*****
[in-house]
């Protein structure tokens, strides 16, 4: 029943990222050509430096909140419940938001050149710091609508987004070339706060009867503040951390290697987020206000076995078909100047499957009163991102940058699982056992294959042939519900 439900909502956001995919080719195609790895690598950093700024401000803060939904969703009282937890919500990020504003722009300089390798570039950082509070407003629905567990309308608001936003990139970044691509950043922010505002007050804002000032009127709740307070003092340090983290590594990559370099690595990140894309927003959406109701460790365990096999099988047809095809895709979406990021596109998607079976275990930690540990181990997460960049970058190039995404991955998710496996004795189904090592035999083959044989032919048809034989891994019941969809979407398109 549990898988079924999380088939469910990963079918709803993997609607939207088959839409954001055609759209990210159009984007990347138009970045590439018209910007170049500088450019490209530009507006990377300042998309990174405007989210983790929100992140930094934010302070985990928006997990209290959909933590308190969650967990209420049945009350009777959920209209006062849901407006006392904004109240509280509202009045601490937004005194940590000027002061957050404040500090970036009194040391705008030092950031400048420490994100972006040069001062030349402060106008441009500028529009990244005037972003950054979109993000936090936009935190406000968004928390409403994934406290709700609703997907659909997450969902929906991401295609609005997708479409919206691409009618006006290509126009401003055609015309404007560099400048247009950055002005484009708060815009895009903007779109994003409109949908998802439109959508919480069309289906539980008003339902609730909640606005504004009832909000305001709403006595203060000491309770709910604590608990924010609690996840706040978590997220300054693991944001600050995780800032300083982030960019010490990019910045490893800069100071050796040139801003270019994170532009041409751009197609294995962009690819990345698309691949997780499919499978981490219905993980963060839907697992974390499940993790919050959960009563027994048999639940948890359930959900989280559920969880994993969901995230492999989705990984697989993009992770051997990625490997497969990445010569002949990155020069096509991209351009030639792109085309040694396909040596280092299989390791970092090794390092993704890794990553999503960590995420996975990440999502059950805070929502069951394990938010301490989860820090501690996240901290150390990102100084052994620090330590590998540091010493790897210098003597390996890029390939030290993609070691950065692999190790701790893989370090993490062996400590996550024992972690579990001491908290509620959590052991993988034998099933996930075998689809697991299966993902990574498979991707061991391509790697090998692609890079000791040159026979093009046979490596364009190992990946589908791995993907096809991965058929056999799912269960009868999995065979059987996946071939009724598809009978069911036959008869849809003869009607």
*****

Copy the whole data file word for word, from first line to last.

[in-house]
């Protein structure tokens, strides 16, 4: 029943990222050509430096909140419940938001050149710091609508987004070339706060009867503040951390290697987020206000076995078909100047499957009163991102940058699982056992294959042939519900 439900909502956001995919080719195609790895690598950093700024401000803060939904969703009282937890919500990020504003722009300089390798570039950082509070407003629905567990309308608001936003990139970044691509950043922010505002007050804002000032009127709740307070003092340090983290590594990559370099690595990140894309927003959406109701460790365990096999099988047809095809895709979406990021596109998607079976275990930690540990181990997460960049970058190039995404991955998710496996004795189904090592035999083959044989032919048809034989891994019941969809979407398109 549990898988079924999380088939469910990963079918709803993997609607939207088959839409954001055609759209990210159009984007990347138009970045590439018209910007170049500088450019490209530009507006990377300042998309990174405007989210983790929100992140930094934010302070985990928006997990209290959909933590308190969650967990209420049945009350009777959920209209006062849901407006006392904004109240509280509202009045601490937004005194940590000027002061957050404040500090970036009194040391705008030092950031400048420490994100972006040069001062030349402060106008441009500028529009990244005037972003950054979109993000936090936009935190406000968004928390409403994934406290709700609703997907659909997450969902929906991401295609609005997708479409919206691409009618006006290509126009401003055609015309404007560099400048247009950055002005484009708060815009895009903007779109994003409109949908998802439109959508919480069309289906539980008003339902609730909640606005504004009832909000305001709403006595203060000491309770709910604590608990924010609690996840706040978590997220300054693991944001600050995780800032300083982030960019010490990019910045490893800069100071050796040139801003270019994170532009041409751009197609294995962009690819990345698309691949997780499919499978981490219905993980963060839907697992974390499940993790919050959960009563027994048999639940948890359930959900989280559920969880994993969901995230492999989705990984697989993009992770051997990625490997497969990445010569002949990155020069096509991209351009030639792109085309040694396909040596280092299989390791970092090794390092993704890794990553999503960590995420996975990440999502059950805070929502069951394990938010301490989860820090501690996240901290150390990102100084052994620090330590590998540091010493790897210098003597390996890029390939030290993609070691950065692999190790701790893989370090993490062996400590996550024992972690579990001491908290509620959590052991993988034998099933996930075998689809697991299966993902990574498979991707061991391509790697090998692609890079000791040159026979093009046979490596364009190992990946589908791995993907096809991965058929056999799912269960009868999995065979059987996946071939009724598809009978069911036959008869849809003869009607």